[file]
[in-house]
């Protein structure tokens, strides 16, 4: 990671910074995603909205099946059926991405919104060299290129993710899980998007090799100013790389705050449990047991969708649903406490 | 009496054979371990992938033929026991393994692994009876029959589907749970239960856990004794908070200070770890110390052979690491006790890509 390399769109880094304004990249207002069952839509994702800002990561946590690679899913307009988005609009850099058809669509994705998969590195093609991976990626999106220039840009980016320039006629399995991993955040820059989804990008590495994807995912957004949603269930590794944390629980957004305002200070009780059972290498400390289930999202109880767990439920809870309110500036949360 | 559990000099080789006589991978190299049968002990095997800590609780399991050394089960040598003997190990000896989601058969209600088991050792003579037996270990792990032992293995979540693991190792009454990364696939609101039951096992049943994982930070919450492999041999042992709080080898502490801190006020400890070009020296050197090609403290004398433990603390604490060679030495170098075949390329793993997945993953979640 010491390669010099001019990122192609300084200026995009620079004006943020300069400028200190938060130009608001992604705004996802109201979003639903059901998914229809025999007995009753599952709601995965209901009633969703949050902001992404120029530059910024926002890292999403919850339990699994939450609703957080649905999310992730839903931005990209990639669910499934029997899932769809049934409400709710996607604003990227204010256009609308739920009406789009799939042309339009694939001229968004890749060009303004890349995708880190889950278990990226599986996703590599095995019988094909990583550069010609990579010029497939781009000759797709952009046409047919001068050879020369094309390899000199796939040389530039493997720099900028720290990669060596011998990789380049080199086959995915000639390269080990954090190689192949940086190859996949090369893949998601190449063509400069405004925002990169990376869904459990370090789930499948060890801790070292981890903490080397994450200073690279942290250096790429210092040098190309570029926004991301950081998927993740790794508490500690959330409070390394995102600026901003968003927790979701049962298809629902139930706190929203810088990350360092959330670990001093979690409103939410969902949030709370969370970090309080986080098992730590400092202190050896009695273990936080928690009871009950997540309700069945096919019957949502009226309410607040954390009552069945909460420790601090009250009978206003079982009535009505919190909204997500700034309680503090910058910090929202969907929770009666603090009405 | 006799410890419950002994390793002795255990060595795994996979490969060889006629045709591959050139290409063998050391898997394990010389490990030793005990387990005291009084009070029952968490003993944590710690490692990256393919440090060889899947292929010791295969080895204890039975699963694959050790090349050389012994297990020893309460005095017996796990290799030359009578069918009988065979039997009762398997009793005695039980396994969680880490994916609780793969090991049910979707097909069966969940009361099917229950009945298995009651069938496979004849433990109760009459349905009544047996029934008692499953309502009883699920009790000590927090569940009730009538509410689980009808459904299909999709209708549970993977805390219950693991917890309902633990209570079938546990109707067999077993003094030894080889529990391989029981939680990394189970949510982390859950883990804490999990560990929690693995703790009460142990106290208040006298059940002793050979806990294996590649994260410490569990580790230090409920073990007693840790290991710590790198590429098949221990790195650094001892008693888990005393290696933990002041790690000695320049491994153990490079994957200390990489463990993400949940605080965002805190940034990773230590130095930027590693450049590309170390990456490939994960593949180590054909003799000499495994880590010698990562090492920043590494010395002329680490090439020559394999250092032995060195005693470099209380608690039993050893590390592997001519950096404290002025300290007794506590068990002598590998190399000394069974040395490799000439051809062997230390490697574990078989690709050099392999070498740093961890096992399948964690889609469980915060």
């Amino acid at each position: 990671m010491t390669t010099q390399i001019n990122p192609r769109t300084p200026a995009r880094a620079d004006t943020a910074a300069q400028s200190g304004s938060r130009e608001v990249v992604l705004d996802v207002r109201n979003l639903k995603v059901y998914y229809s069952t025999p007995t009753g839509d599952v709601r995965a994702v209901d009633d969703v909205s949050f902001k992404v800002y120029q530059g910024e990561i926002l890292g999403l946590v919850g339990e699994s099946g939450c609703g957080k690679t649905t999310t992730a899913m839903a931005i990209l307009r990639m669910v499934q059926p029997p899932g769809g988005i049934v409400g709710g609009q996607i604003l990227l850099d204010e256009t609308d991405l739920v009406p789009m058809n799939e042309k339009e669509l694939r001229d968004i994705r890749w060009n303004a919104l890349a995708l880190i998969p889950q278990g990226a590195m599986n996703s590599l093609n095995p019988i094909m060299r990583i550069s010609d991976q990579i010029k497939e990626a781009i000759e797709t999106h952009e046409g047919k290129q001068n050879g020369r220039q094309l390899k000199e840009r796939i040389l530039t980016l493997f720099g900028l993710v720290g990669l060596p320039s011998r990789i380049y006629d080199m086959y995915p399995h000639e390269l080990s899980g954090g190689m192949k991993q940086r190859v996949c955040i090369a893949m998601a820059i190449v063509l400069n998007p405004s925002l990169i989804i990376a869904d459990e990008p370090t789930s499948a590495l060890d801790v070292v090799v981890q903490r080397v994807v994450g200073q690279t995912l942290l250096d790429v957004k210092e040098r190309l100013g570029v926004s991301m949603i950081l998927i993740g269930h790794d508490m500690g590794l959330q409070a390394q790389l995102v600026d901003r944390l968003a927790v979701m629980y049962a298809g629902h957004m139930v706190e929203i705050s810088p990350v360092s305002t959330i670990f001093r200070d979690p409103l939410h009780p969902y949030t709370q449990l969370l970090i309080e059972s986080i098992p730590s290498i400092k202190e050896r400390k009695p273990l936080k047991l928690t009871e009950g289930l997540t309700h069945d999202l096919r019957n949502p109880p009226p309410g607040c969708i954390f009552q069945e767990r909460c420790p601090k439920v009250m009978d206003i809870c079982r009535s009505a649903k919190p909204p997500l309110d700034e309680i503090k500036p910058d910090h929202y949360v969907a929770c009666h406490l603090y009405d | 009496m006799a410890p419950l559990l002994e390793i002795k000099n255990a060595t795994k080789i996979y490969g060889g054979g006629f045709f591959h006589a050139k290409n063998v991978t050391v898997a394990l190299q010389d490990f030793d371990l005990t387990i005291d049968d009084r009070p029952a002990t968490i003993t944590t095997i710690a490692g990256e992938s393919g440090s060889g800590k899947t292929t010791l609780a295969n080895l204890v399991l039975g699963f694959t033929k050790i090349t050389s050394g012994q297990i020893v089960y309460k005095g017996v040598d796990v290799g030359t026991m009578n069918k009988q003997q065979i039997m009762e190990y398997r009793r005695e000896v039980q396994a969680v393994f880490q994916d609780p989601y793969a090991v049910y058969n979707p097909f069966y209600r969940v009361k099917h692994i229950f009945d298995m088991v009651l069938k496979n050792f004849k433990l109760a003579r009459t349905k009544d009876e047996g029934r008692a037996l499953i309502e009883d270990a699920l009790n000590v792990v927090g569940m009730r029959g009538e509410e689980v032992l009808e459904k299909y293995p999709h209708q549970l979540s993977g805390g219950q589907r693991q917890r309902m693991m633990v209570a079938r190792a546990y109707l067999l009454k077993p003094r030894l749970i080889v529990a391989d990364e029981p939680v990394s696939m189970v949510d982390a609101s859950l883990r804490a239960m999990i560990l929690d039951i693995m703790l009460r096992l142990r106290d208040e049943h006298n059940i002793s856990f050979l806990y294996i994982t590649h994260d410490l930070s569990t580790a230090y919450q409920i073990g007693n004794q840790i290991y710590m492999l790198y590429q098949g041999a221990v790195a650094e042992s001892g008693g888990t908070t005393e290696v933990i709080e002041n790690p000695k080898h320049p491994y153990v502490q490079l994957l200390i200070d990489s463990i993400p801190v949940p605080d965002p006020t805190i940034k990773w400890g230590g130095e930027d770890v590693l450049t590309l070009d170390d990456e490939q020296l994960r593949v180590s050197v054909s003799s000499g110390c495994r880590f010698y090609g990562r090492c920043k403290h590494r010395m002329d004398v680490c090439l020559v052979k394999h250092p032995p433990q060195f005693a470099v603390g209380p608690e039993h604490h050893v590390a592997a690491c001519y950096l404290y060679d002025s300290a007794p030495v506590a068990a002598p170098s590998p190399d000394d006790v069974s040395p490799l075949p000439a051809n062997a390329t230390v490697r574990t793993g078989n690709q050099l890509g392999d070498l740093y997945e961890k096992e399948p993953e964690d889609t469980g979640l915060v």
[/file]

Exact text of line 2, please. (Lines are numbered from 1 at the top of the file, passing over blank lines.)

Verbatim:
């Protein structure tokens, strides 16, 4: 990671910074995603909205099946059926991405919104060299290129993710899980998007090799100013790389705050449990047991969708649903406490 | 009496054979371990992938033929026991393994692994009876029959589907749970239960856990004794908070200070770890110390052979690491006790890509 390399769109880094304004990249207002069952839509994702800002990561946590690679899913307009988005609009850099058809669509994705998969590195093609991976990626999106220039840009980016320039006629399995991993955040820059989804990008590495994807995912957004949603269930590794944390629980957004305002200070009780059972290498400390289930999202109880767990439920809870309110500036949360 | 559990000099080789006589991978190299049968002990095997800590609780399991050394089960040598003997190990000896989601058969209600088991050792003579037996270990792990032992293995979540693991190792009454990364696939609101039951096992049943994982930070919450492999041999042992709080080898502490801190006020400890070009020296050197090609403290004398433990603390604490060679030495170098075949390329793993997945993953979640 010491390669010099001019990122192609300084200026995009620079004006943020300069400028200190938060130009608001992604705004996802109201979003639903059901998914229809025999007995009753599952709601995965209901009633969703949050902001992404120029530059910024926002890292999403919850339990699994939450609703957080649905999310992730839903931005990209990639669910499934029997899932769809049934409400709710996607604003990227204010256009609308739920009406789009799939042309339009694939001229968004890749060009303004890349995708880190889950278990990226599986996703590599095995019988094909990583550069010609990579010029497939781009000759797709952009046409047919001068050879020369094309390899000199796939040389530039493997720099900028720290990669060596011998990789380049080199086959995915000639390269080990954090190689192949940086190859996949090369893949998601190449063509400069405004925002990169990376869904459990370090789930499948060890801790070292981890903490080397994450200073690279942290250096790429210092040098190309570029926004991301950081998927993740790794508490500690959330409070390394995102600026901003968003927790979701049962298809629902139930706190929203810088990350360092959330670990001093979690409103939410969902949030709370969370970090309080986080098992730590400092202190050896009695273990936080928690009871009950997540309700069945096919019957949502009226309410607040954390009552069945909460420790601090009250009978206003079982009535009505919190909204997500700034309680503090910058910090929202969907929770009666603090009405 | 006799410890419950002994390793002795255990060595795994996979490969060889006629045709591959050139290409063998050391898997394990010389490990030793005990387990005291009084009070029952968490003993944590710690490692990256393919440090060889899947292929010791295969080895204890039975699963694959050790090349050389012994297990020893309460005095017996796990290799030359009578069918009988065979039997009762398997009793005695039980396994969680880490994916609780793969090991049910979707097909069966969940009361099917229950009945298995009651069938496979004849433990109760009459349905009544047996029934008692499953309502009883699920009790000590927090569940009730009538509410689980009808459904299909999709209708549970993977805390219950693991917890309902633990209570079938546990109707067999077993003094030894080889529990391989029981939680990394189970949510982390859950883990804490999990560990929690693995703790009460142990106290208040006298059940002793050979806990294996590649994260410490569990580790230090409920073990007693840790290991710590790198590429098949221990790195650094001892008693888990005393290696933990002041790690000695320049491994153990490079994957200390990489463990993400949940605080965002805190940034990773230590130095930027590693450049590309170390990456490939994960593949180590054909003799000499495994880590010698990562090492920043590494010395002329680490090439020559394999250092032995060195005693470099209380608690039993050893590390592997001519950096404290002025300290007794506590068990002598590998190399000394069974040395490799000439051809062997230390490697574990078989690709050099392999070498740093961890096992399948964690889609469980915060």